We already knew that Bitcoin and alpacas had a special “connection” since we published this article, where we suggested that you spend your digital currency buying super comfy alpaca socks. However, there’s much more to this story, since alpacas are being considered the unofficial mascot of the cryptocurrency world.
If you never saw an alpaca, we can tell you it looks a lot like a llama, but on a smaller scale. The animal has a long history of domestication and people have been using its wool for centuries, since it’s warmer and softer than sheep’s wool. Besides, alpaca wool has no lanolin, which means the fibers are hypoallergenic.
This leads us to one of the main reasons that explains the success of alpaca socks and their lasting presence in the Bitcoin universe: they’re very nice and were one of the first products that people could buy with digital coin. Some guys in a forum even considered creating a mascot inspired in an alpaca.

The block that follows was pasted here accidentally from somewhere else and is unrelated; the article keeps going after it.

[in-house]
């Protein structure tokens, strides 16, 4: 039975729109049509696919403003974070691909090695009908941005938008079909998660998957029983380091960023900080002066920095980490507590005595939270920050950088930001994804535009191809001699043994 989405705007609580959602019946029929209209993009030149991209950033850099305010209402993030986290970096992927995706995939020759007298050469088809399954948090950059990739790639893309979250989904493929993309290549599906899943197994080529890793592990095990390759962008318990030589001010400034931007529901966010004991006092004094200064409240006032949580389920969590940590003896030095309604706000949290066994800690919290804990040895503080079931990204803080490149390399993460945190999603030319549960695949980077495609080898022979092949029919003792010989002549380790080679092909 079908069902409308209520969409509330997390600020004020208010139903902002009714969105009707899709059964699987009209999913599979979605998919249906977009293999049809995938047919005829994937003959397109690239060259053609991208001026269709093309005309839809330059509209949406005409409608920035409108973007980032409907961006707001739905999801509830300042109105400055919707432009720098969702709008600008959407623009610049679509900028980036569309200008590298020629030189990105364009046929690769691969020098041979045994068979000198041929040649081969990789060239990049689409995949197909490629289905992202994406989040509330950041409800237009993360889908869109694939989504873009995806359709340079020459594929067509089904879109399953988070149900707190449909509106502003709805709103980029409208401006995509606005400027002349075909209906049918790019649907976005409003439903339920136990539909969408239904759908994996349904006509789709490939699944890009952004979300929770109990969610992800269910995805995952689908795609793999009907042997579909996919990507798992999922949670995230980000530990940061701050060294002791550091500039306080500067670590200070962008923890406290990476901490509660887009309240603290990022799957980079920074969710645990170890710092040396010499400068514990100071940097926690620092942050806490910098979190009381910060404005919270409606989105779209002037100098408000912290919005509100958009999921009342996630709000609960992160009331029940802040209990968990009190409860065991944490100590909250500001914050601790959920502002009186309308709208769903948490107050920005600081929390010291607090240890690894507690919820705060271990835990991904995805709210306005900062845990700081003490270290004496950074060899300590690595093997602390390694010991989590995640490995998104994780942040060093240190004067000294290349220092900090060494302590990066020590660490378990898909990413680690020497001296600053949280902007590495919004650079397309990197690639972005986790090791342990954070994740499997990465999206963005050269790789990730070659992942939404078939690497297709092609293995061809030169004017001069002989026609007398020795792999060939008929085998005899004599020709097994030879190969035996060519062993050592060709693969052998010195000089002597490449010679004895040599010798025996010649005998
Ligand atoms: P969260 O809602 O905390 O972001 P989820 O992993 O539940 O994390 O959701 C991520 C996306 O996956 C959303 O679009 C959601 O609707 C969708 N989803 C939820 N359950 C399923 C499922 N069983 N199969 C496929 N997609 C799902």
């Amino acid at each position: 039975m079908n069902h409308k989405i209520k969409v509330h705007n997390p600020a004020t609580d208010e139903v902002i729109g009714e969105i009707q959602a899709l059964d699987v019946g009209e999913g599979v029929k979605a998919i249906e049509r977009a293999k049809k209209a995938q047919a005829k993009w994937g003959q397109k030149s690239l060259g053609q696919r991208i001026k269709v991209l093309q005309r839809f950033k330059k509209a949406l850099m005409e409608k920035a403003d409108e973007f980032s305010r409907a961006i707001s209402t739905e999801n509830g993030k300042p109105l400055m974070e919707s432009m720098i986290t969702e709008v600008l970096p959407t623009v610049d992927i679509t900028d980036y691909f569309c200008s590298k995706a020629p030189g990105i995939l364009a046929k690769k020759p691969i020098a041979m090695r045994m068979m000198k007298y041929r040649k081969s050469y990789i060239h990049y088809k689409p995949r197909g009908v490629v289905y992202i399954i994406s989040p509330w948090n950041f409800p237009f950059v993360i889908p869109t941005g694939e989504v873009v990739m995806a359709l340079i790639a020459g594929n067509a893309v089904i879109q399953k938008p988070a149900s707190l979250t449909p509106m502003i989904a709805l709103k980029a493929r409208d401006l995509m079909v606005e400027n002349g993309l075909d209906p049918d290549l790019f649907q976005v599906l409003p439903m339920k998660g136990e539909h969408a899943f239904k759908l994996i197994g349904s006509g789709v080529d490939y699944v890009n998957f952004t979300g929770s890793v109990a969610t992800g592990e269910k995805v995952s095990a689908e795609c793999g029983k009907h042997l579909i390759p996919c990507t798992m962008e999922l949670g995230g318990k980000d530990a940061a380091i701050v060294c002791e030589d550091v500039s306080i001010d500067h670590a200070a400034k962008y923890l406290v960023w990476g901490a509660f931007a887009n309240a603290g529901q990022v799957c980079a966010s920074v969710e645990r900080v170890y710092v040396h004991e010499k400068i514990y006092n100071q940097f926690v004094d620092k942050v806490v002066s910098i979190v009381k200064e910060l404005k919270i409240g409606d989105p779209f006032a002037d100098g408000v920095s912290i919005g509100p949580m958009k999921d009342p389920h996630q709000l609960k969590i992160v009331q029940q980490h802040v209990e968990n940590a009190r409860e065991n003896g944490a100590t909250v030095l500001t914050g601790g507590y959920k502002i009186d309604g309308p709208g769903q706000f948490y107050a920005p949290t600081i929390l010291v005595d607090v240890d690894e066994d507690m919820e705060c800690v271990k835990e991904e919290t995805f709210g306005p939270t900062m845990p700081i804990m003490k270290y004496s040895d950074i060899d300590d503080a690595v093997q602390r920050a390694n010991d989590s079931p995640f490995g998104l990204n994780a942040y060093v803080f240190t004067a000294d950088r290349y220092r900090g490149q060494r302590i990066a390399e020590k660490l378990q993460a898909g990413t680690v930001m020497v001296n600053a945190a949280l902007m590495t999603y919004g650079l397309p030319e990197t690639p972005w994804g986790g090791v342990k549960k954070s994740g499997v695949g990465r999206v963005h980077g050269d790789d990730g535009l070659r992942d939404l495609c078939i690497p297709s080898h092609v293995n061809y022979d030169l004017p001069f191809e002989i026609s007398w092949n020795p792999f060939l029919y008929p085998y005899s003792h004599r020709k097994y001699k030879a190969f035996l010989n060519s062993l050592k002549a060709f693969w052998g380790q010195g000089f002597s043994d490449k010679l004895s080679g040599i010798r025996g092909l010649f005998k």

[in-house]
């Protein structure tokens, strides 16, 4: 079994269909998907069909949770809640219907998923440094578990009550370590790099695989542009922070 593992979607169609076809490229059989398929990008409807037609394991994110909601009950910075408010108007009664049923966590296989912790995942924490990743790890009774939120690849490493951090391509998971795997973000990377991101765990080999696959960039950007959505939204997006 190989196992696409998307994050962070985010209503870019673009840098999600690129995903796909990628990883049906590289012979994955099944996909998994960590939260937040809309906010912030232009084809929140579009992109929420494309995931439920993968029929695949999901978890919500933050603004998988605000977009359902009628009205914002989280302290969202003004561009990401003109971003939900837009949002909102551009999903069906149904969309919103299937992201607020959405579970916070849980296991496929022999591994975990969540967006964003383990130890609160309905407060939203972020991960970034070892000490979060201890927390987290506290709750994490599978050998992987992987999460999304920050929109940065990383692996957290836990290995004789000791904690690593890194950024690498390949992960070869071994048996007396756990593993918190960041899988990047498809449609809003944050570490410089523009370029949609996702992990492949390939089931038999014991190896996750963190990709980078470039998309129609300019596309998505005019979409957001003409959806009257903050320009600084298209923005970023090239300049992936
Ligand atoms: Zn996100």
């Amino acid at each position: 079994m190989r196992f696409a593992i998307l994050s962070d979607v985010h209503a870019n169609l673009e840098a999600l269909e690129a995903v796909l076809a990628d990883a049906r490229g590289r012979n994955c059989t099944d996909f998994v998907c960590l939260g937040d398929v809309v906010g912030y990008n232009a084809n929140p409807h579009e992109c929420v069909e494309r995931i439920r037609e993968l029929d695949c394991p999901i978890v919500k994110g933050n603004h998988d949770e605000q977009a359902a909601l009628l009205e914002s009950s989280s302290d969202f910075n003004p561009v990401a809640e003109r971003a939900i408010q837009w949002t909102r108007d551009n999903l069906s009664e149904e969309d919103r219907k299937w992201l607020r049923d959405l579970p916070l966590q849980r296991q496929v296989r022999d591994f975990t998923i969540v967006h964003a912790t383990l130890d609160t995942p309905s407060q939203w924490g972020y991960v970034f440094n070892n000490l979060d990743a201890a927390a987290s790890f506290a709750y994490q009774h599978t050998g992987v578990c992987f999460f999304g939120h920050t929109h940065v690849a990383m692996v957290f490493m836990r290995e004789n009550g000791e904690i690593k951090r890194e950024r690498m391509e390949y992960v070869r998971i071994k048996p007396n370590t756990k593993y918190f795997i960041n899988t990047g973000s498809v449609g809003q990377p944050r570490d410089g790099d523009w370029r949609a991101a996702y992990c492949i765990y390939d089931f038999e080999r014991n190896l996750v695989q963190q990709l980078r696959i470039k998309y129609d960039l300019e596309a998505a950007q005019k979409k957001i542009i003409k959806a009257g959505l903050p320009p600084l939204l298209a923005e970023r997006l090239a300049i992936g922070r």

This connection is also referred in the Bitcoin wiki page and in the story of Bernard Von NotHaus, the creator of the Liberty Dollar, who was called a “domestic terrorist” for issuing his own currency. After this accusation, he said “We are alpaca-sock-wearing crypto-terrorists”. Nice slogan, by the way!
And who’s the biggest winner in all this story? No, it’s not the alpacas. It’s the company that produces the alpaca socks, the Grass Hill Alpacas farm in Haydenville, Massachusetts. According to the owners, sales have skyrocketed between 75 and 100 percent since they started accepting Bitcoin.
Today, you can still trade your Bitcoins for these nice and fluffy socks and, like Bernard Von NotHaus, declare yourself a true “alpaca-sock-wearing crypto-terrorist”.